At the height of the Hungarian Revolt in 1956, just eleven years after the horrors of World War II, he immigrated to the United States along with thousands of others fleeing the Soviet Union's tightening grip on Eastern Europe.
He was welcomed in America with open arms, as many refugees from Eastern Europe were at the time. In many ways, he fulfilled the American dream. He attended school, he worked hard, and, while the Vietnam War was raging, he enlisted in the U.S. Army to do his part for his adopted country.
At no time did he shirk his responsibilities. In fact, while in Vietnam, he put his life on the line for others. He served with notable distinction and was decorated for bravery and heroism, eventually reaching the rank of Captain.
At the end of his tour of duty in Vietnam and due to his respectable performance, abilities and command of the German language, he found no problem being posted in Europe as a career Army soldier.
He was stationed in Germany with the 8th Infantry Division (8th ID) and formed part of the bulwark that defended Western Europe and the NATO alliance from the Soviet Union's Warsaw Pact Forces and the infamous "Iron Curtain" of oppression that subjugated Eastern Europe.
In fact, the Army's 8th ID was critical to the defense of Western Europe as its principal duty was the defense of the militarily important Fulda Gap, a large strategically flat area amenable to mechanized forces where it was anticipated that the Soviet Union would attack with thousands of tanks. This was a very real threat for West Germany, which had experienced the Berlin Crisis and Soviet partition.
What no one suspected was that beginning in 1971, while fulfilling his duties for the 8th ID, he was also providing the Hungarian Intelligence Service and its master, the Soviet KGB, with the U.S. Army's most sensitive secrets and war plans. Highly classified information that by definition would do "grievous harm" to the defense of Western Europe. He was able to do this because he was directly responsible for maintaining these documents. His treachery was so damaging to the West that, annually, the KGB and the Hungarians would award medals to their officers for recruiting and handling this resourceful spy. In return, he was paid tens of thousands of dollars every year.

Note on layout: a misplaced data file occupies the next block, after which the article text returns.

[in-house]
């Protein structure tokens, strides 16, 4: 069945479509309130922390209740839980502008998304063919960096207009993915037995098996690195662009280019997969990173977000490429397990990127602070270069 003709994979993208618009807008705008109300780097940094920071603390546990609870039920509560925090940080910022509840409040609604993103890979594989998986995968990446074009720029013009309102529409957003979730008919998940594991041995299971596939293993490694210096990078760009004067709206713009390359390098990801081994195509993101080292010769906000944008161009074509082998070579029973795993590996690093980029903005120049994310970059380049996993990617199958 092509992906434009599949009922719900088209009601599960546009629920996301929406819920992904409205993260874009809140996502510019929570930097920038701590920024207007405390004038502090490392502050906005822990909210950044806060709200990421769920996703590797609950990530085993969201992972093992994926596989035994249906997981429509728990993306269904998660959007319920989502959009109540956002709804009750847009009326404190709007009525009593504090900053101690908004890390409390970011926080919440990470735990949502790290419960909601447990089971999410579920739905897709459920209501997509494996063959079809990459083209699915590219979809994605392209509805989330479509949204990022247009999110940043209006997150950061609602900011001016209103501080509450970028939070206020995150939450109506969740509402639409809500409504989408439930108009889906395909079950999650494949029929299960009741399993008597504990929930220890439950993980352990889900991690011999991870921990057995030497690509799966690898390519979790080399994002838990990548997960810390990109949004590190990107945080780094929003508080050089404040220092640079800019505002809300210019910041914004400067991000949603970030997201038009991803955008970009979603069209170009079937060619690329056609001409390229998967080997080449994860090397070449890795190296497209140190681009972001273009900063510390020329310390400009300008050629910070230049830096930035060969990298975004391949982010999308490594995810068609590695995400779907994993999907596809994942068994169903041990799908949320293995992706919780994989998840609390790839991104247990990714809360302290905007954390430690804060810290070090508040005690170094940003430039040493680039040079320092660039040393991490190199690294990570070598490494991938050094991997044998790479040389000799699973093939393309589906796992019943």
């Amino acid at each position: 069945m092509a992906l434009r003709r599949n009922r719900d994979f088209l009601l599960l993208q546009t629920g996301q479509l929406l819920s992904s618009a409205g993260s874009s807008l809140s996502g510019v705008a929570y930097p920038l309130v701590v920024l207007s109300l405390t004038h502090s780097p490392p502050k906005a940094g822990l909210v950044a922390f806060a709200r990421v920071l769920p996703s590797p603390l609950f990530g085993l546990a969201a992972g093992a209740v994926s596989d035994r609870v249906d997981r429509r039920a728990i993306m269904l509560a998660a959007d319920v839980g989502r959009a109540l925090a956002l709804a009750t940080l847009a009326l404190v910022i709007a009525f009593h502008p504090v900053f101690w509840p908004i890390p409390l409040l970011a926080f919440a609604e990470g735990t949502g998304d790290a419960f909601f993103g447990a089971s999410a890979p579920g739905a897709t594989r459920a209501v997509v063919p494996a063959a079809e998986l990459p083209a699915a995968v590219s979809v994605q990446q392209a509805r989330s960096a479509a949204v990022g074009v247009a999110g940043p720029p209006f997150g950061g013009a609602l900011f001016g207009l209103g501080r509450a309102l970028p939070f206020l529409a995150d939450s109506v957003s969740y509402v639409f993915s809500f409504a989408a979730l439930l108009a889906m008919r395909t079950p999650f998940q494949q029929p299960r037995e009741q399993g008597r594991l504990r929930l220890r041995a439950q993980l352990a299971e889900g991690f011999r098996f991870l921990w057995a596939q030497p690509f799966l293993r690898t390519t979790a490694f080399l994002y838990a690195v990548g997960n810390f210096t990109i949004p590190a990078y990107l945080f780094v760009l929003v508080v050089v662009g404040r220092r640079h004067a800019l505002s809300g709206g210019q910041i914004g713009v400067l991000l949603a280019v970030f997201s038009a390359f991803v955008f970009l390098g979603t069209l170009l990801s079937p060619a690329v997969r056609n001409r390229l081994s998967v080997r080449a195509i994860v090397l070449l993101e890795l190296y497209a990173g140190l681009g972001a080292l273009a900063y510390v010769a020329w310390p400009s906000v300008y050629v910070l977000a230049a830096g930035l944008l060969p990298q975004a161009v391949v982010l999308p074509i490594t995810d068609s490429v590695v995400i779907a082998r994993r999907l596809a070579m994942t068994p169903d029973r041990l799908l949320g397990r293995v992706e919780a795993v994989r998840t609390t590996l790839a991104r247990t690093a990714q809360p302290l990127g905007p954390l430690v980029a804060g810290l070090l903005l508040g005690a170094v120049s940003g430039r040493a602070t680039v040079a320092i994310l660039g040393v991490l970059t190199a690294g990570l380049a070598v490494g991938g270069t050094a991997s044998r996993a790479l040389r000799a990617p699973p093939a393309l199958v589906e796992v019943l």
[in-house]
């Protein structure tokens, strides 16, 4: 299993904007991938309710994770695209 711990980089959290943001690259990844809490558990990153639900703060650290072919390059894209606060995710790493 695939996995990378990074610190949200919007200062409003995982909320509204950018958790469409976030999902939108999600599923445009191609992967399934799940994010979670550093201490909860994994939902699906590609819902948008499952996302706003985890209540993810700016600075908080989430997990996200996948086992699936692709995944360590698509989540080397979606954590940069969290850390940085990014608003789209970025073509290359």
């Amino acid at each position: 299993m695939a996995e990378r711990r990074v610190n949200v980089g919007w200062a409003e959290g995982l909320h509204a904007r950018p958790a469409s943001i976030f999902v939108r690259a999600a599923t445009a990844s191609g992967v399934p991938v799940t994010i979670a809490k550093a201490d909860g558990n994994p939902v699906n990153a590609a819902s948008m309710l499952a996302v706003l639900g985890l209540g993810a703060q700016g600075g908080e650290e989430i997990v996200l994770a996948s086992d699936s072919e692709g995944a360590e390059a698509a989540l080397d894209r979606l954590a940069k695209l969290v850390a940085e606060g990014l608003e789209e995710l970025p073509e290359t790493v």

Facing retirement, he showed his true character and lack of morals once more by further betraying his country. He took it upon himself to recruit other individuals that could supply him with classified documents so he could continue this illicit and damaging enterprise.
This went on for almost two decades, but he would be undone by his own hubris. With information from sources, the U.S. Army Intelligence and Security Command began to focus on where these documents were coming from and who had access. Conducting the largest counter-espionage investigation in Army history and through heroic efforts, they were eventually able to identify this unscrupulous individual named Zoltan Szabo.
In 1989, after an extensive investigation, there was finally enough information to make an arrest, but it would not turn out as expected. Szabo was living in Austria and could not be extradited to the United States. Presented with overwhelming evidence, he agreed to cooperate with U.S. investigators in exchange for his help in identifying what would turn out to be the "largest espionage ring" since the "atomic spies" of the 1940s.
It was my job to interview him, and, when he finally agreed to meet with me in a neutral country, he seemed to be nice enough on the surface. But when I dug deeper, his true personality came into view. Short and slight of build, you would not have looked at him twice on the street. Yet, here was an individual who was a chameleon -- on the surface he was affable, but underneath everything was calculated. He seemed to show no remorse and only felt regret for getting caught. There was no apology for putting millions of lives in jeopardy, for betraying his country, for involving others, for giving the Soviet Union the very information which according to one NATO general would have "assured the destruction of the West." The only things he cared about was himself and money -- lots of money.
Over several days, in unguarded moments, over food and drinks sprinkled with glib and narcissistic tones, he revealed how he viewed the world as a selfish, self centered, opportunistic Machiavellian -- in a word, a predator.
As we parted, his handshake was cold and weak. It reminded me of the person I was truly leaving behind, with his fake, well-practiced smile. I would not be able to bring him back to the U.S. for prosecution, but at least he had given us information to help in other prosecutions. However, his assistance was measured and self-serving.
As I flew out of Frankfurt the next day, I looked down on a beautiful manicured countryside and imagined what it would have looked like if the Soviets had attacked with Szabo's help. It was a reminder that we rarely really know the people around us, and that what we see can often mask dangerous personalities. It was a lesson I never forgot and am reminded of on the 20th anniversary of my interview with a traitor.